Big Brother Meets the Terrace

With the 2008 Olympic soccer tournament approaching, China is eagerly preparing to completely miss the point:

“Zhongguo, Zhongguo — ha, ha, ha. Zhongguo, Zhongguo bi sheng,” the crowd shouts, simultaneously beating yellow, stick-shaped batons to the rhythm. “Jia you, jia you.” Rough translation: “China, China — ha, ha, ha. China, China must win. Let’s go, let’s go.”

One of about 20 cheers approved by authorities, it’s drilled a half-dozen times, orderly repetitions practiced in a meeting hall darkened by stained gray carpet squares and wood paneling. Thirty red and yellow paper lanterns dangle overhead, casting faint light on government slogans papering the walls.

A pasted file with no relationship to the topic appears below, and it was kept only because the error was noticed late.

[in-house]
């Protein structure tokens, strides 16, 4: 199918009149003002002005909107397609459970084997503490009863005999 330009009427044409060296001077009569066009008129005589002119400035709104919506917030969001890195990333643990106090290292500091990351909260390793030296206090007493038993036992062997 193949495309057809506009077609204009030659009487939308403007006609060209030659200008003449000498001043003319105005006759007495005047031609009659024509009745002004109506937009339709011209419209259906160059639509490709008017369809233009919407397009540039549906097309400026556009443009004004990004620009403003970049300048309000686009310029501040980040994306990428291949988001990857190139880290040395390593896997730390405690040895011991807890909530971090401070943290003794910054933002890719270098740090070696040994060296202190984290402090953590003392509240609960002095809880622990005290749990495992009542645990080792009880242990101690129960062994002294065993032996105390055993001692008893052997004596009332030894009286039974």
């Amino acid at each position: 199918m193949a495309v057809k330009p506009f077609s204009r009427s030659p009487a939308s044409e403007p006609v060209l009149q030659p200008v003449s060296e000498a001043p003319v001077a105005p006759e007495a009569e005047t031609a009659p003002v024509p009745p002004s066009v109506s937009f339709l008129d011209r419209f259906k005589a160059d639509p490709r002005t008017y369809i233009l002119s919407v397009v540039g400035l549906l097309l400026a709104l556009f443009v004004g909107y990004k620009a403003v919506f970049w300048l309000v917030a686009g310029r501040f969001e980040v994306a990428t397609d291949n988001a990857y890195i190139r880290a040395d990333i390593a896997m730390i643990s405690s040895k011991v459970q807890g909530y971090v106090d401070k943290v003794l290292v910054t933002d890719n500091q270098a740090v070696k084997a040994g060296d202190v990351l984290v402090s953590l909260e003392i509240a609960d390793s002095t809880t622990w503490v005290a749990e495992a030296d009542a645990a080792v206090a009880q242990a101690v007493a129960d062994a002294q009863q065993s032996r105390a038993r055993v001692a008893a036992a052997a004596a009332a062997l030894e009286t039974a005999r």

Welcome to the “Beijing Civilized Workers Cheering Squad,” a public-education program to teach sportsmanship, all part of a larger Olympic etiquette campaign to show off a polite, prosperous and powerful China.

“We are not going to shout profanities in front of foreigners because the Olympics is a show for foreigners,” said Lui Wei, a 21-year-old spectator attending a recent Guo’an game.

Said foreigners were off buying books on Chinese swear words and were not available for comment.

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